Nebraska Dem Swears To 'Burn the Session to the Ground' Over Bill That Bans Child Sex-Change Operations

Nebraska state legislator Machaela Cavanaugh (D.) / @senatormachaela Twitter

Nebraska state lawmaker Machaela Cavanaugh (D.) says she will filibuster every piece of legislation this year because the legislature has advanced a bill that bans sex-change operations for children.

If the legislature does not withdraw the bill, "I am going to make it painful—painful for everyone," Cavanaugh declared. "I will burn the session to the ground over this bill."

Cavanaugh has succeeded in preventing lawmakers from making laws. As of Wednesday, "not a single bill will have passed," the Associated Press reported, with Cavanaugh talking about "her favorite Girl Scout cookies, Omaha's best doughnuts, and the plot of the animated movie Madagascar" to take up the legislature's time.

Left-wingers have praised Cavanaugh's obstructionism, with one LGBTQ activist describing it as "a heroic effort." That praise is a far cry from what Democrats said as recently as last year. Politicians, including President Joe Biden, and progressive activists have blasted the filibuster, with Biden notably agreeing with a description of it as a "relic of the Jim Crow era." One Democratic congressman said last year that the tactic is "killing children," the Washington Free Beacon reported.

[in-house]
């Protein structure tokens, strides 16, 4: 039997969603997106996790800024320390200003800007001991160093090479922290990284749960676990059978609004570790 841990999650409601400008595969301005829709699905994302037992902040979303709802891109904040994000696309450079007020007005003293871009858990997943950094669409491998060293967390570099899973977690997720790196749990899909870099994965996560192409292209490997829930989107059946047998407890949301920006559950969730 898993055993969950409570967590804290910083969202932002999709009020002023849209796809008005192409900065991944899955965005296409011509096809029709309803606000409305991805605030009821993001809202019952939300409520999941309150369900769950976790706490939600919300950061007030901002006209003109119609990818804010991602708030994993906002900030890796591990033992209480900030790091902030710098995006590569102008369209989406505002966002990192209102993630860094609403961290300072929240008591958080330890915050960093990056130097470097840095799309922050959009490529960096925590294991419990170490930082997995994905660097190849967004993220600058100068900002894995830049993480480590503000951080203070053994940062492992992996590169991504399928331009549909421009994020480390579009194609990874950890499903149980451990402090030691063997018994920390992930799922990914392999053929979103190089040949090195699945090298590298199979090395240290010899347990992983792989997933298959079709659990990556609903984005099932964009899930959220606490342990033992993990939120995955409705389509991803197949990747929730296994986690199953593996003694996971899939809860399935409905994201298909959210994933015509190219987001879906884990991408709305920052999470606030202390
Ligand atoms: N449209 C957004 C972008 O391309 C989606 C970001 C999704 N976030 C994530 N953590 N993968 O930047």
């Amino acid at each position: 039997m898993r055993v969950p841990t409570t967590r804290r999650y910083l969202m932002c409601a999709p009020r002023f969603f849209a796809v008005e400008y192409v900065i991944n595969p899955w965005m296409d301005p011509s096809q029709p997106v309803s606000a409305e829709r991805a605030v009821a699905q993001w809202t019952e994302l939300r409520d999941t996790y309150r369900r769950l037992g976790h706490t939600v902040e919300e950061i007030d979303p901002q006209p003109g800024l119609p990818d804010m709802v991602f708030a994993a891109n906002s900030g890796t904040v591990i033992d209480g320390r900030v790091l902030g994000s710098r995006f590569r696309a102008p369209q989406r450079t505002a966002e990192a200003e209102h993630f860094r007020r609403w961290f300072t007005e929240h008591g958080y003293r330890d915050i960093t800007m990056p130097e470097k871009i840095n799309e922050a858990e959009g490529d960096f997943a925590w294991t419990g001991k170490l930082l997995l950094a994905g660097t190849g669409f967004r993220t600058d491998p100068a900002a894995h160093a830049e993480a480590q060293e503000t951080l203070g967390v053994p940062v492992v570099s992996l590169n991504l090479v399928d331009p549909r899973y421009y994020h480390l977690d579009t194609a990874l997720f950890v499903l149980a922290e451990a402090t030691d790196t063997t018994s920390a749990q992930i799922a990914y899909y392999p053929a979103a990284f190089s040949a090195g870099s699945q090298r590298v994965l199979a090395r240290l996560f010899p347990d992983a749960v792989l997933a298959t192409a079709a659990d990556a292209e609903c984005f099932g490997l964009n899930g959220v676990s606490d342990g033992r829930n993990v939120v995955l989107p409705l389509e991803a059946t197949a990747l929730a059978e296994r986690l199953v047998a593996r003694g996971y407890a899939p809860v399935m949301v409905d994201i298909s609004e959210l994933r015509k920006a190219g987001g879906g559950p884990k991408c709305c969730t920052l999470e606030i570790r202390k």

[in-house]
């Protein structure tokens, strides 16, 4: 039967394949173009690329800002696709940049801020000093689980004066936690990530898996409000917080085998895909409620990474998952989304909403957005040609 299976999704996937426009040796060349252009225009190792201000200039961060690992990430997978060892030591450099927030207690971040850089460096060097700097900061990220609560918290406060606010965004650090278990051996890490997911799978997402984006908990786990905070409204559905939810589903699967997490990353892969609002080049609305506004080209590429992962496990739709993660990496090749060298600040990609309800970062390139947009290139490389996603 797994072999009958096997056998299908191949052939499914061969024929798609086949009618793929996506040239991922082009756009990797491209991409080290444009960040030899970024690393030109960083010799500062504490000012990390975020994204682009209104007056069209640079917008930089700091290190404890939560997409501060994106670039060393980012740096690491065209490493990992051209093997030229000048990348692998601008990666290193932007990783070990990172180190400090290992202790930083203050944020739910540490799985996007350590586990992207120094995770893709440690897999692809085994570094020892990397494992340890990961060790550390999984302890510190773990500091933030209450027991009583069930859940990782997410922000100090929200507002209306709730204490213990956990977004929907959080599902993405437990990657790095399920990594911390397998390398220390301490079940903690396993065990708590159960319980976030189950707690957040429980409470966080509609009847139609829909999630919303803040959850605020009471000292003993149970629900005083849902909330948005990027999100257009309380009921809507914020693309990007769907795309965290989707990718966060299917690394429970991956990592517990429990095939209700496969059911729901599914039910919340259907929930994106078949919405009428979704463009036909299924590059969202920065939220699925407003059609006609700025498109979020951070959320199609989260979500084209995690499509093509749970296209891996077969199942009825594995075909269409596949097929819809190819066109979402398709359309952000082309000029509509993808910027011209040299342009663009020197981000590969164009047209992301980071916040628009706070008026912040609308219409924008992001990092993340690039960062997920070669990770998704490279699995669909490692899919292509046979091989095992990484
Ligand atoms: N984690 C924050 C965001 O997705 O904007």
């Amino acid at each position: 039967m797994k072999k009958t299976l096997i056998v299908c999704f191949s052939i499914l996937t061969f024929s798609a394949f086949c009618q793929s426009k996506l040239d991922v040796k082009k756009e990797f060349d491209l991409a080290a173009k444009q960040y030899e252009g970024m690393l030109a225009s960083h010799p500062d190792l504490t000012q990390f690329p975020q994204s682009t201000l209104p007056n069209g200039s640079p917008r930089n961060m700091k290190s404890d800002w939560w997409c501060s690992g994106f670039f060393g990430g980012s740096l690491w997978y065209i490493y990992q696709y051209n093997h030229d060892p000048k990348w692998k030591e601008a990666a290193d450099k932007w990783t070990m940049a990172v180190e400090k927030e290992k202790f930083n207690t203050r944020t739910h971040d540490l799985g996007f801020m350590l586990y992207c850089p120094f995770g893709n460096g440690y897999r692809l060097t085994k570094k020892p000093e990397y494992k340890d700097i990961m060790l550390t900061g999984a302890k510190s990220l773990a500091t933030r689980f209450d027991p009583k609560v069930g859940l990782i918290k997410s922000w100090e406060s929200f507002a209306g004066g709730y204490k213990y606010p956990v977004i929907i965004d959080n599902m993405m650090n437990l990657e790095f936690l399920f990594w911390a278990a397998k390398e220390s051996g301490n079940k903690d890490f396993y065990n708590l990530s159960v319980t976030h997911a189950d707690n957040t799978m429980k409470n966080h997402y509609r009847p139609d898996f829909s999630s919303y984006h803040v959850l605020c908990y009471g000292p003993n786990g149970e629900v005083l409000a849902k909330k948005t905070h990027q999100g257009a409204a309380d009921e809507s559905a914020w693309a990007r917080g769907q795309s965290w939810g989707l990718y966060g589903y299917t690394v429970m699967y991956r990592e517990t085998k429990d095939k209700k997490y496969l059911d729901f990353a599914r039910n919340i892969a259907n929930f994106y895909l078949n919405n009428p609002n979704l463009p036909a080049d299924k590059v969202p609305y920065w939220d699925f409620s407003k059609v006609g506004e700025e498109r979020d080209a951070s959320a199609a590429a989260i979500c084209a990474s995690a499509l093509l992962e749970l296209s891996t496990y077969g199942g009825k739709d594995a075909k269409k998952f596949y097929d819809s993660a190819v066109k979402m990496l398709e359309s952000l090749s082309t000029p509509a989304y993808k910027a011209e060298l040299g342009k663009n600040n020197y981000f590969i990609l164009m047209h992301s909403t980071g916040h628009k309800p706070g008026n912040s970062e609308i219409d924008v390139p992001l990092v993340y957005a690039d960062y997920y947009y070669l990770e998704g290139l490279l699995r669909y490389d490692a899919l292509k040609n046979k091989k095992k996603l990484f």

Cavanaugh's filibuster, which she said is necessary to protect transgender children, comes after a whistleblower reported that a Missouri clinic commits "morally and medically appalling" practices on children who identify as transgender, "permanently harming the vulnerable patients."

At least 21 other state legislatures have begun investigating the harms of sex-change operations on children. Republican Nebraska lawmaker Kathleen Kauth, who introduced the bill that Cavanaugh is filibustering, says the legislation will "protect children from undertaking gender-affirming treatments that they might later regret as adults," the AP wrote.

Cavanaugh and her supporters "don't want to acknowledge the support I have for this bill," Kauth said. "We should be allowed to debate this."